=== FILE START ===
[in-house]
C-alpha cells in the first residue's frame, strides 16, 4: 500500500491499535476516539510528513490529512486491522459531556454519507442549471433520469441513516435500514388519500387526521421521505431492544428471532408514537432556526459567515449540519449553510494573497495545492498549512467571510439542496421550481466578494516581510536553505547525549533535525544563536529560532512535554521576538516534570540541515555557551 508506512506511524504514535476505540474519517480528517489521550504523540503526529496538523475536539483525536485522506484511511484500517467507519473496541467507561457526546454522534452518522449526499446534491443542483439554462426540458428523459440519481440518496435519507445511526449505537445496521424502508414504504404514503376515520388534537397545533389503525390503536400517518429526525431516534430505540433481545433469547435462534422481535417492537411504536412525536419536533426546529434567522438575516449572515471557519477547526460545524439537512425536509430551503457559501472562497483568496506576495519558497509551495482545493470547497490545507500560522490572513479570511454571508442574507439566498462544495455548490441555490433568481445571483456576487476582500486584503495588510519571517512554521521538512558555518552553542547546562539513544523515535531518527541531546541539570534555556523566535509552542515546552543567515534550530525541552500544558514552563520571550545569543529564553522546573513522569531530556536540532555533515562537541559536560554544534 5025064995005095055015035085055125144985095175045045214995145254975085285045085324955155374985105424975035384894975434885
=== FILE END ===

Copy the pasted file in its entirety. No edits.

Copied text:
[in-house]
C-alpha cells in the first residue's frame, strides 16, 4: 500500500491499535476516539510528513490529512486491522459531556454519507442549471433520469441513516435500514388519500387526521421521505431492544428471532408514537432556526459567515449540519449553510494573497495545492498549512467571510439542496421550481466578494516581510536553505547525549533535525544563536529560532512535554521576538516534570540541515555557551 508506512506511524504514535476505540474519517480528517489521550504523540503526529496538523475536539483525536485522506484511511484500517467507519473496541467507561457526546454522534452518522449526499446534491443542483439554462426540458428523459440519481440518496435519507445511526449505537445496521424502508414504504404514503376515520388534537397545533389503525390503536400517518429526525431516534430505540433481545433469547435462534422481535417492537411504536412525536419536533426546529434567522438575516449572515471557519477547526460545524439537512425536509430551503457559501472562497483568496506576495519558497509551495482545493470547497490545507500560522490572513479570511454571508442574507439566498462544495455548490441555490433568481445571483456576487476582500486584503495588510519571517512554521521538512558555518552553542547546562539513544523515535531518527541531546541539570534555556523566535509552542515546552543567515534550530525541552500544558514552563520571550545569543529564553522546573513522569531530556536540532555533515562537541559536560554544534 5025064995005095055015035085055125144985095175045045214995145254975085285045085324955155374985105424975035384894975434885